Twitter has a nifty new feature which allows you to schedule the publication of a Tweet. But, crucially, it doesn’t let the reader know when the message was originally written.
How can you, as a publisher, prove that you wrote a scheduled Tweet at a specific time?
Here’s one method.
- Write a Tweet which contains a timestamp – “This is my message 2020-08-17”
- Generate a hash of the message –
- Post the hash to Twitter.
- Schedule your message as a reply to the hash.
Here’s an example – check the dates:
The previous Tweet in this thread contains the SHA256 hash of *this* Tweet. This message was written on 2020-08-17.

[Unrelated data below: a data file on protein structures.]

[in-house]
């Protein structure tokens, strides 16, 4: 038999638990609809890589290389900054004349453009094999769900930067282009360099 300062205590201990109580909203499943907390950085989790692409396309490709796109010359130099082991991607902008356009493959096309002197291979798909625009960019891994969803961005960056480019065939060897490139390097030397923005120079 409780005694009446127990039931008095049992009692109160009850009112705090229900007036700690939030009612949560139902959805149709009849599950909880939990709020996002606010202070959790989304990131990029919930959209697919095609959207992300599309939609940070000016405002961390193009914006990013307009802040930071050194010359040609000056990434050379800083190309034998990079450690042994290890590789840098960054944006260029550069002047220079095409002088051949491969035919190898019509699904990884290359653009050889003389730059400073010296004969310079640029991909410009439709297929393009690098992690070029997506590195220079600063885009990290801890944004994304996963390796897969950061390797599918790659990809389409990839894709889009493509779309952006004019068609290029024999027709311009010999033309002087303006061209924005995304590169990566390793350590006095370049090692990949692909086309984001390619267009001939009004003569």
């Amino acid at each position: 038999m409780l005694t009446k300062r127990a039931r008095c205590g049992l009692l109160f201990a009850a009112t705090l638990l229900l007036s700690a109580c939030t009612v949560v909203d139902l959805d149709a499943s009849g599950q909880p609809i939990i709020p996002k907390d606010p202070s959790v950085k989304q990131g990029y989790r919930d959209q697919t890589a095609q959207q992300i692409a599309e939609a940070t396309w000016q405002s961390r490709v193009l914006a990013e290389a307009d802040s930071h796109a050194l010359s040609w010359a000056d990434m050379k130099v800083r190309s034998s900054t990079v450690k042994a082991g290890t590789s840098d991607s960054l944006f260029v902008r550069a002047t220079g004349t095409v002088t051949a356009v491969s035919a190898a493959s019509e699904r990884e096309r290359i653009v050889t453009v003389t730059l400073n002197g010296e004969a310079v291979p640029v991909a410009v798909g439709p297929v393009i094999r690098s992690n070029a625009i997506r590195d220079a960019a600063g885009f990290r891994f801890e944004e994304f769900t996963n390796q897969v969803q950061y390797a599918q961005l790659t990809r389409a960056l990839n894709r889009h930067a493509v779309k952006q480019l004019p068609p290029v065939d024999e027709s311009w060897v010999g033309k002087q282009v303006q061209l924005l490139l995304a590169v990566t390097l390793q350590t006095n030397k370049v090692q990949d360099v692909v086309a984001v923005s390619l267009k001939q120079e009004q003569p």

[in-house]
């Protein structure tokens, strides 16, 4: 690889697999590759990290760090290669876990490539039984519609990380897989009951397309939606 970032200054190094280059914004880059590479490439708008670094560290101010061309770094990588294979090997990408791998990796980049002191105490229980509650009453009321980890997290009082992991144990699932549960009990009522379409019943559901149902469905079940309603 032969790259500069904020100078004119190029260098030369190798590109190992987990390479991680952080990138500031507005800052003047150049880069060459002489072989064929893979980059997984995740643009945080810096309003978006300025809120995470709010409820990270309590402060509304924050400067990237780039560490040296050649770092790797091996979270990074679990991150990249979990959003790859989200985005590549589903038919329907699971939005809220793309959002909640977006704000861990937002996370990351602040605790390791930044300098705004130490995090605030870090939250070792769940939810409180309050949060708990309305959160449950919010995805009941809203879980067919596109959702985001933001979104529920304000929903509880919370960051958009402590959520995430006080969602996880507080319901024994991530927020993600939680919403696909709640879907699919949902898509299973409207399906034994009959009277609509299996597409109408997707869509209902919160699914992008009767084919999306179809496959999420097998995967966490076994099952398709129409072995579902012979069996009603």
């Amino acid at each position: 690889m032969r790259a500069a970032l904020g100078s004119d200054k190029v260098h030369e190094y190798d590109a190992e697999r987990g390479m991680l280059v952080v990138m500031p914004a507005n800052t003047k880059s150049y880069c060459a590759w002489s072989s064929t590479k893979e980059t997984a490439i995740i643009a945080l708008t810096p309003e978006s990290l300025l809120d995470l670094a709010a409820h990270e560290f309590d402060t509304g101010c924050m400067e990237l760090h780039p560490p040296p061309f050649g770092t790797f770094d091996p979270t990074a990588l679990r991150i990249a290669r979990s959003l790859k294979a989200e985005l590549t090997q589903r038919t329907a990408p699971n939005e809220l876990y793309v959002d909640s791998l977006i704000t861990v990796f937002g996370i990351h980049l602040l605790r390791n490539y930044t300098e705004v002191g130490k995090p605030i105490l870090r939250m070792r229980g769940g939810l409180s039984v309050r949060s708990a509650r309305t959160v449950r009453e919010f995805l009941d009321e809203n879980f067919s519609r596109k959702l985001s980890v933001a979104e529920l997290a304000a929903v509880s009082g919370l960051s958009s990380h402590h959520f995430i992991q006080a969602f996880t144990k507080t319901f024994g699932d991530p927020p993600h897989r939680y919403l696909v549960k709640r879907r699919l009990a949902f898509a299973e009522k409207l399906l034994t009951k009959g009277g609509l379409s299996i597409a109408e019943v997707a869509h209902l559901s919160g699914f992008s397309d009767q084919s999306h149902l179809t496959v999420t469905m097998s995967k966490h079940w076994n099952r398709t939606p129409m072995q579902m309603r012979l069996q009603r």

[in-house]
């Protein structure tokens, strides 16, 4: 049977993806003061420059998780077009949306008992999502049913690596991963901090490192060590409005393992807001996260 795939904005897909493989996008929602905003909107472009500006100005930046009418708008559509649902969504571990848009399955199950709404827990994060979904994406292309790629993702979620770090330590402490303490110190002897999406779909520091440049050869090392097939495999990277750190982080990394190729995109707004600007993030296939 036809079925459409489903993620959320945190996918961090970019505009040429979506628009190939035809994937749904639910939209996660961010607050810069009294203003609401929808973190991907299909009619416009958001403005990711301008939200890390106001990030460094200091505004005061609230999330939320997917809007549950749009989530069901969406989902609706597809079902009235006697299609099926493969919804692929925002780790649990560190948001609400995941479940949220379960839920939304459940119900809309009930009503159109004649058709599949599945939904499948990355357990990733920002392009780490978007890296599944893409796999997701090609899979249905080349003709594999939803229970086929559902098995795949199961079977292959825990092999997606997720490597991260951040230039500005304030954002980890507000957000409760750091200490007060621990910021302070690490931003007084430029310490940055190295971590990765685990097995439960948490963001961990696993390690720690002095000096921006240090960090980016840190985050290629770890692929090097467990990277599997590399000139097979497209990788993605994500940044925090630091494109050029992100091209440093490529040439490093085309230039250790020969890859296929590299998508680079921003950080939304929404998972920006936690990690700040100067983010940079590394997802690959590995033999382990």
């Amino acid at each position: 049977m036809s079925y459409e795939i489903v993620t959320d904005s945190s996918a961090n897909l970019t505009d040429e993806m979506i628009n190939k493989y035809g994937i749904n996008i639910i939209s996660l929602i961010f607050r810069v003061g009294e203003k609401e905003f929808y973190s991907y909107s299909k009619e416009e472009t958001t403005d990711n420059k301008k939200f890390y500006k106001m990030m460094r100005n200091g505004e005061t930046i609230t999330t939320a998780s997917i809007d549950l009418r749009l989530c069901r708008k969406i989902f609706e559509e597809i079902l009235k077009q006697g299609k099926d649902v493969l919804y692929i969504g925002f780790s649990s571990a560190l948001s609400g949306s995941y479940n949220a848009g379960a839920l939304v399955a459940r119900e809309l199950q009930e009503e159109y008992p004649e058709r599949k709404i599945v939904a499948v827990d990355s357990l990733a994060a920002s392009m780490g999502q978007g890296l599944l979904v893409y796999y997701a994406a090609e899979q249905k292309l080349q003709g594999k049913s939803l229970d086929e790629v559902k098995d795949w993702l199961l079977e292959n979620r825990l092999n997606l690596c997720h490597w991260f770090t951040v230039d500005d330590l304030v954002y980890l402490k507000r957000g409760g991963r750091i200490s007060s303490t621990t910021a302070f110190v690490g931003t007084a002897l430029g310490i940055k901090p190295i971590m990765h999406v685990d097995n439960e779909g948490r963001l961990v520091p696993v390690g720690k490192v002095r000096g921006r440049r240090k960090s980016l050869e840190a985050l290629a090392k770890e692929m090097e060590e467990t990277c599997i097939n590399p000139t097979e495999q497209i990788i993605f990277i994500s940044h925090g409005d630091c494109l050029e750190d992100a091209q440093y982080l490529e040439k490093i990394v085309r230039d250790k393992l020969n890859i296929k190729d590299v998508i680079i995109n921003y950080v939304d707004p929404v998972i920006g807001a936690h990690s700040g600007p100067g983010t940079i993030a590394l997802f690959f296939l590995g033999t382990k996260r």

— Terence Eden (@edent) August 23, 2020
Is this useful?
Probably not very useful. Here’s a couple of ideas.
Post your prediction for something, without influencing it. For example, the results of an election.
A sort of Dead Man’s Switch – a message to be sent when you’re not available.
It isn’t foolproof.
It’s really easy to screw up a hash. My first couple of experiments didn’t work because of errant whitespaces.
Modern hashes like SHA256 are probably resistant to collisions in Twitter’s limited message space.
And, of course, a person can post two hashes – for contradictory messages – and only publish replies one of them.